• Fonts. Does the template use a standard font or a special font? If the font is not installed on your computer or the computer of anyone else who will open the document or presentation, Word and PowerPoint will substitute the font for a font that is installed. You have no control over what font will be used in the substitution. Therefore your document or presentation could look quite different on another computer. Macs and Mac versions of Office have different standard fonts to PCs and PC versions of Office so a template developed on a Mac could be using a font that is not standard on a PC.


  • Continuation pages.  If the Word document has been set up as a one-page template, e.g. for a letterhead, what happens when you add some more text and the document adds another page? Does it have the same headers and footers as the first page? Did you want different headers and footers? Did you want to include page numbers? Continuation pages aren’t always included in templates.


  • Unreliable numbering. If your Word document contains numbered headings, is the numbering reliable? Does each heading’s number always follow on from the previous number? Is the indenting of the number or the continuation lines consistent? What happens when the automatic numbering gets to double figures, e.g. on heading 10; is the indenting still correct? Or has the additional figure pushed the heading text too far away from the heading number? If the automatic numbering continues for subheadings or paragraphs or table or figure headings, are these consistently numbered and indented?


  • Text boxes or images jump around the page. Do text boxes and images jump around the page or jump to a different page unexpectedly? Do images stay in the same position on PowerPoint slides? Or are they in a slightly different position on each slide?


  • Inconsistent formatting. Have styles for headings and paragraphs been set up in the Word template? Formatting headings and paragraphs with styles is by far the most efficient way of using Word and ensures consistency. Applying formatting directly to headings and paragraphs will cause many more problems. A template should have the main styles you will need set up in it.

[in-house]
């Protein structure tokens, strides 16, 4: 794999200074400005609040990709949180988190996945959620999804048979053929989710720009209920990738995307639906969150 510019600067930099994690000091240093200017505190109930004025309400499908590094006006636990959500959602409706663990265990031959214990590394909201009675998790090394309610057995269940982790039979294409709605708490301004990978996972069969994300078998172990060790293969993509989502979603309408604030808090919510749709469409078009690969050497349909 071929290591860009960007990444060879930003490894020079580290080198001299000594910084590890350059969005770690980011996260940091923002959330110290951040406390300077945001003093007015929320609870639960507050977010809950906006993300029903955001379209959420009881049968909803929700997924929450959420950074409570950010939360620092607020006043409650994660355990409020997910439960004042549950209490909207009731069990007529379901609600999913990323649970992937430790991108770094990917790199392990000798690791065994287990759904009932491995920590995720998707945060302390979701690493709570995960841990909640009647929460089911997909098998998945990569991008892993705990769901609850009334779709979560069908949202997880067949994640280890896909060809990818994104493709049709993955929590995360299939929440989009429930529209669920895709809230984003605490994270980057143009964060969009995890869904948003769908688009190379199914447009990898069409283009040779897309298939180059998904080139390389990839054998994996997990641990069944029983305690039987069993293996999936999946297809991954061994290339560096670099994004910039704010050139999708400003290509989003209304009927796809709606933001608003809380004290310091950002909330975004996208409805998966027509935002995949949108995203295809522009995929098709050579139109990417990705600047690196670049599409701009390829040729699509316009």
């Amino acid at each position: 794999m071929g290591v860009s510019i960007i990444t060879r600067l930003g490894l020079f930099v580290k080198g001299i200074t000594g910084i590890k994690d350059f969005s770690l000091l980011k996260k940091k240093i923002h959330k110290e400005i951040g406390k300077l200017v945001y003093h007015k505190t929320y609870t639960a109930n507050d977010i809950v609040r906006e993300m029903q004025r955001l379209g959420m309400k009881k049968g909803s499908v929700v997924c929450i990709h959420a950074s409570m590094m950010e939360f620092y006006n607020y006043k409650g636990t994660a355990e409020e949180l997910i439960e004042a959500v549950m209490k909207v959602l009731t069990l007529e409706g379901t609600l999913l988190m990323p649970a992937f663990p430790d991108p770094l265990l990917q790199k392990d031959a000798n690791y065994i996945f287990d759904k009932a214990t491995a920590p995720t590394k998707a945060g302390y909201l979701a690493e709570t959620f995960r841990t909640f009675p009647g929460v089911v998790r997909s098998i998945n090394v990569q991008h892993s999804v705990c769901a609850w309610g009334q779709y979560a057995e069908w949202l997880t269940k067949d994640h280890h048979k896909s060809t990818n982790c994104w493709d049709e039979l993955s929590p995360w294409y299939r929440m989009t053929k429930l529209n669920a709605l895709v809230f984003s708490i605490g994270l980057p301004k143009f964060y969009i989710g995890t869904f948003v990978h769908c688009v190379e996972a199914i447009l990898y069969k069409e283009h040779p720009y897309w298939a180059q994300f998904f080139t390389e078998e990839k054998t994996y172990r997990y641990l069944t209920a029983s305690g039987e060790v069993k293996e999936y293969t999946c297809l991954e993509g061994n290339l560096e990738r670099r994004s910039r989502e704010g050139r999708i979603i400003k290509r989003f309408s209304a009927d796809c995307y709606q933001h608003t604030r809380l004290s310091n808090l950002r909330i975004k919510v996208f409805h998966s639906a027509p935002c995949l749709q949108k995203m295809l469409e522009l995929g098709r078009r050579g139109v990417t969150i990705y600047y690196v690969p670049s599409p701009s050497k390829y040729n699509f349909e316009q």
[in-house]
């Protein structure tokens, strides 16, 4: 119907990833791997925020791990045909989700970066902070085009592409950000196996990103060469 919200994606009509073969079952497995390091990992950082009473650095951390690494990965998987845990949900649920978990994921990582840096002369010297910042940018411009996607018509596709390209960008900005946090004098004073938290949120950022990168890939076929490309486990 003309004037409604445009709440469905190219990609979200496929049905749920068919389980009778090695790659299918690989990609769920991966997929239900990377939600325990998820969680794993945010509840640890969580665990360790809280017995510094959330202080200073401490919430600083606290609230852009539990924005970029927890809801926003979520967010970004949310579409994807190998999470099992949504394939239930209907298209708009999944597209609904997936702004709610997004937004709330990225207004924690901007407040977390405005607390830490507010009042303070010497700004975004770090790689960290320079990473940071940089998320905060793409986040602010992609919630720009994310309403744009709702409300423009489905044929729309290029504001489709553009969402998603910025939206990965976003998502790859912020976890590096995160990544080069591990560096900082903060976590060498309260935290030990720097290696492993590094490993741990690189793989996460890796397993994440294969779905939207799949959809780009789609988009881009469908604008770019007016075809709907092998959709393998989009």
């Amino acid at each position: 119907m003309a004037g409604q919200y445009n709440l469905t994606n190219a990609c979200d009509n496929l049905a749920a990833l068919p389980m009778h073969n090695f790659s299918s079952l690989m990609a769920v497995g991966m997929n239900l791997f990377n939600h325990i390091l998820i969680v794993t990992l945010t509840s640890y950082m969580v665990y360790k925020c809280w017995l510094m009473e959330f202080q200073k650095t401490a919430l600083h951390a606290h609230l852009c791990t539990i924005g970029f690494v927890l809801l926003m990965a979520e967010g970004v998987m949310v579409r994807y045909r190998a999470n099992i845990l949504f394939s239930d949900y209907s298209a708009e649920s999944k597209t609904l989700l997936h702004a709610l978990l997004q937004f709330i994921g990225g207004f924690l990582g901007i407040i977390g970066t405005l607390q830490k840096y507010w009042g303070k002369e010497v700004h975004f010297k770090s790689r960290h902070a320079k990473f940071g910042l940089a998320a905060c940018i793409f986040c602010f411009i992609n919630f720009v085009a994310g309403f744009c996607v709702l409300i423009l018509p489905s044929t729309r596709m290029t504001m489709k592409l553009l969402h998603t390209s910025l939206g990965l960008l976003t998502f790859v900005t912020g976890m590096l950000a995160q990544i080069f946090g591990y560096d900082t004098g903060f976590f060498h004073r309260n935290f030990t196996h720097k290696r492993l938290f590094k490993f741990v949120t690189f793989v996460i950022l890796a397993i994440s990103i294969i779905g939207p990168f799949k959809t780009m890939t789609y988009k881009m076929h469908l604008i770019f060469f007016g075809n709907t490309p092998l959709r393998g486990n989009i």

• Paragraph spacing. Has paragraph spacing been set up in the Word styles? You should always set the spacing between paragraphs or before and after headings in the style. Separating paragraphs with a blank paragraph, i.e. pressing the return or enter key is bad practice. You will end up with inconsistent spacing and won’t be able to make use of some of Word’s features like keep with next which ensures a paragraph won’t be separated from the previous paragraph by a page break.


  • Styles automatically updating. The default setting on a lot of Word styles is to automatically update the style if you change the formatting of a paragraph. But this can cause a lot of problems. For example, you might change the colour of the font in a particular paragraph to red. If other paragraphs have the same style applied to them, they will also change to a red font. That’s probably not what you wanted and will take you ages to try and fix.


  • New PowerPoint slides. What happens when you insert a new slide in a PowerPoint presentation? Does it have the correct formatting with the correct background colour or image? Is the logo correctly positioned? Are the text placeholders consistently positioned and do they provide the right size font and colour of bullets?


  • PowerPoint colours. Does your PowerPoint template contain your corporate colour palette. If you add a graph or a shape or a diagram does it use the colours from your colour palette?


These are some of the many problems we have come across in inadequately developed templates. These are all problems we know to avoid in the templates we develop.

"Excellent. A very professional, personable and considered approach. Nothing was a problem and the project was fulfilled within the urgent timeframe. It was so good to work with a professional with such knowledge of the product."

Melanie Fischer, Director, MGA Advertising.

bottom of page